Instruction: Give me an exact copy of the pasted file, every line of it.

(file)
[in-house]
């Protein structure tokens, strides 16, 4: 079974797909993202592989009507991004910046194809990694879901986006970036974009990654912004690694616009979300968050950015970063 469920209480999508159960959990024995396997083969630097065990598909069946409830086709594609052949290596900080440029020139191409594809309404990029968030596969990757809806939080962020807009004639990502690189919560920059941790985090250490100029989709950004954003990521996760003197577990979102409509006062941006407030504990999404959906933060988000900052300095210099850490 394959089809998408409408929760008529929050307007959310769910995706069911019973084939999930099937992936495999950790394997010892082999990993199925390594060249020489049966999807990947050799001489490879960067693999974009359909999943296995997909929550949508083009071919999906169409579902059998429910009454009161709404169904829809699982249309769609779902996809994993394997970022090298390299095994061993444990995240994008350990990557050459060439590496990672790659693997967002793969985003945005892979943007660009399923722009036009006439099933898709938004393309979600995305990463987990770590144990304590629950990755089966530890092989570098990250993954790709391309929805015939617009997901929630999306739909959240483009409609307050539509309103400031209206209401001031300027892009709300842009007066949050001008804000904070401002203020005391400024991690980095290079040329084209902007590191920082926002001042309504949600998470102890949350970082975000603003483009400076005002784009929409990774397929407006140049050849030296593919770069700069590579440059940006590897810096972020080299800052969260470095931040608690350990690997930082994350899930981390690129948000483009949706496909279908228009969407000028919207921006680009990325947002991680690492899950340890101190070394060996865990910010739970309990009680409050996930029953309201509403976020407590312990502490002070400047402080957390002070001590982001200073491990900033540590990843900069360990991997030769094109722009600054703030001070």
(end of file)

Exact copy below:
[in-house]
């Protein structure tokens, strides 16, 4: 079974797909993202592989009507991004910046194809990694879901986006970036974009990654912004690694616009979300968050950015970063 469920209480999508159960959990024995396997083969630097065990598909069946409830086709594609052949290596900080440029020139191409594809309404990029968030596969990757809806939080962020807009004639990502690189919560920059941790985090250490100029989709950004954003990521996760003197577990979102409509006062941006407030504990999404959906933060988000900052300095210099850490 394959089809998408409408929760008529929050307007959310769910995706069911019973084939999930099937992936495999950790394997010892082999990993199925390594060249020489049966999807990947050799001489490879960067693999974009359909999943296995997909929550949508083009071919999906169409579902059998429910009454009161709404169904829809699982249309769609779902996809994993394997970022090298390299095994061993444990995240994008350990990557050459060439590496990672790659693997967002793969985003945005892979943007660009399923722009036009006439099933898709938004393309979600995305990463987990770590144990304590629950990755089966530890092989570098990250993954790709391309929805015939617009997901929630999306739909959240483009409609307050539509309103400031209206209401001031300027892009709300842009007066949050001008804000904070401002203020005391400024991690980095290079040329084209902007590191920082926002001042309504949600998470102890949350970082975000603003483009400076005002784009929409990774397929407006140049050849030296593919770069700069590579440059940006590897810096972020080299800052969260470095931040608690350990690997930082994350899930981390690129948000483009949706496909279908228009969407000028919207921006680009990325947002991680690492899950340890101190070394060996865990910010739970309990009680409050996930029953309201509403976020407590312990502490002070400047402080957390002070001590982001200073491990900033540590990843900069360990991997030769094109722009600054703030001070």